Collocation In The English Language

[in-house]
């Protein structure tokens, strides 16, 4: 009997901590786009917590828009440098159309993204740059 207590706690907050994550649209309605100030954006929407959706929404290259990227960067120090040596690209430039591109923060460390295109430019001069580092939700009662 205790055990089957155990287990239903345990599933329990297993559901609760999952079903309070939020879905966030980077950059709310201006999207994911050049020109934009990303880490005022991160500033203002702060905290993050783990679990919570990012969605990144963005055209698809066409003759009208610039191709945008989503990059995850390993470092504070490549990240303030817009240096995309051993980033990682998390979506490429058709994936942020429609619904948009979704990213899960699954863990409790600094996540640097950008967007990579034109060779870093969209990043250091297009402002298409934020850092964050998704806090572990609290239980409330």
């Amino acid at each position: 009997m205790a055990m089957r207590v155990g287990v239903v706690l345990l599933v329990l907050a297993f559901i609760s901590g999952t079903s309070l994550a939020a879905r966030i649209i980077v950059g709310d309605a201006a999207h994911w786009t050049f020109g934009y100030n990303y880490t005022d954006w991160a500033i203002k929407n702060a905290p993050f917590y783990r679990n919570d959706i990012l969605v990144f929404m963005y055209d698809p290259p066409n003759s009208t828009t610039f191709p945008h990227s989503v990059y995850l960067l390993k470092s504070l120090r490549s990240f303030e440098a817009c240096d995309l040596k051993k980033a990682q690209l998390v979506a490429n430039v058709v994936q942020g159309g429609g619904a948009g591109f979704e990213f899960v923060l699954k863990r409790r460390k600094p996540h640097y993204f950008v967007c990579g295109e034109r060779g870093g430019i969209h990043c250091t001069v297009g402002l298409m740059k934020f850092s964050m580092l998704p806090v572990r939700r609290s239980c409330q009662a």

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A collocation is a combination of two or more words that are commonly used together in English. The concept collocation is from the Latin, meaning “place together.” The linguistic sense of this term was first used by J.R. Firth, a British linguist whose famous quotation was, “You shall know a word by the company it keeps.”(1957). Collocation is an indispensable element of any English text and also one of the most important devices that contribute to any well-organized writing. Ellis (1997) referred to “transfer”, as “the influence that the learner’s L1 exerts over the acquisition of an L2”. He stated that, “Language transfer, also known as L1 interference, linguistic interference, and cross meaning, refers to speakers or writers applying knowledge from their native language to a second language.” (Ellis 1997). Chinese ESL learners tend to be influenced by their native language and make transfer errors in using collocations both in their English daily conversation and in English writing. In China today, learners are eager to know more about English language and its culture. English is only taught as a foreign language in schools; and outside the classroom, students communicate with other people mainly in Chinese. The environment to which Chinese ESL learners are exposed does not offer good opportunity for them to use English in real communication and to gain a good understanding of the target language. Accordingly, Chinese learners are likely to be strongly influenced by their mother tongue while learning English. Thus, L1 influence on Chinese learners’ English proficiency deserves a proper consideration and should be taken into account in English teaching. Literature Review A. Language Transfer Despite the relatively long history... ... middle of paper ... ...anslation task were successfully paraphrased by many students while others were rarely successfully paraphrased. The research project they conducted shows that the lower frequency of encounters with collocations in relation to their parts increases the tendency that knowledge gained through encounter might be forgotten and that knowledge of the consisting parts of a certain collocation was very likely to be greater than the knowledge of the collocation as a whole (Bahns & Eldaw, 1993). Much research was done previously by language experts to study on using collocations among second language learners. However, the study from the perspective of language transfer is still insufficient. Therefore, the study is an effort to explore language transfer influence on using collocations by analyzing the Chinese ESL learners’ performance on a phrase-acceptability judgment task.
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